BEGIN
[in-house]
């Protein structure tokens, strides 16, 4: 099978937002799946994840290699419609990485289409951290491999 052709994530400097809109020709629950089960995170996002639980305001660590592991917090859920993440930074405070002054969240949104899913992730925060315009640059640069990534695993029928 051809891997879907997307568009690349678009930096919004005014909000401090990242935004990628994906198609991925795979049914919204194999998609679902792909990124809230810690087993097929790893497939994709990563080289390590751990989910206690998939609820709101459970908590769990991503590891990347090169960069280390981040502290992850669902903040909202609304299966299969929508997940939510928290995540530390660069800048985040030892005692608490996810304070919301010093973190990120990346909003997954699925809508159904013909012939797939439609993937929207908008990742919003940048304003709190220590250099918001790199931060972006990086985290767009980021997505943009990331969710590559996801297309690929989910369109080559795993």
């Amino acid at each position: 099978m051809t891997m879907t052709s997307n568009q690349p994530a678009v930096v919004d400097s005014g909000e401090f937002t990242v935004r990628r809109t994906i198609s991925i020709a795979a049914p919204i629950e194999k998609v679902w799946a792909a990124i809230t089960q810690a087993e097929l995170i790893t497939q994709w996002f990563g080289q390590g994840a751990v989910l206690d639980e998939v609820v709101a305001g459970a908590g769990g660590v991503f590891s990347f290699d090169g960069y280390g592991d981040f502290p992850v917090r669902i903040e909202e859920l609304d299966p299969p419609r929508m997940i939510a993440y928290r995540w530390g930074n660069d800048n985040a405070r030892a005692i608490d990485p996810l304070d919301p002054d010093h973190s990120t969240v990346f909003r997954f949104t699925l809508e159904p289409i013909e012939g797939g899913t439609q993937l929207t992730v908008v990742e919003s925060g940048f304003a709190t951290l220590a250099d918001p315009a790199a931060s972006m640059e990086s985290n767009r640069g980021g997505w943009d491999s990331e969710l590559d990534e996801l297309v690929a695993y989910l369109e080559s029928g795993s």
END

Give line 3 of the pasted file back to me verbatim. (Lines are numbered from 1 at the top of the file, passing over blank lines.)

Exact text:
């Amino acid at each position: 099978m051809t891997m879907t052709s997307n568009q690349p994530a678009v930096v919004d400097s005014g909000e401090f937002t990242v935004r990628r809109t994906i198609s991925i020709a795979a049914p919204i629950e194999k998609v679902w799946a792909a990124i809230t089960q810690a087993e097929l995170i790893t497939q994709w996002f990563g080289q390590g994840a751990v989910l206690d639980e998939v609820v709101a305001g459970a908590g769990g660590v991503f590891s990347f290699d090169g960069y280390g592991d981040f502290p992850v917090r669902i903040e909202e859920l609304d299966p299969p419609r929508m997940i939510a993440y928290r995540w530390g930074n660069d800048n985040a405070r030892a005692i608490d990485p996810l304070d919301p002054d010093h973190s990120t969240v990346f909003r997954f949104t699925l809508e159904p289409i013909e012939g797939g899913t439609q993937l929207t992730v908008v990742e919003s925060g940048f304003a709190t951290l220590a250099d918001p315009a790199a931060s972006m640059e990086s985290n767009r640069g980021g997505w943009d491999s990331e969710l590559d990534e996801l297309v690929a695993y989910l369109e080559s029928g795993s």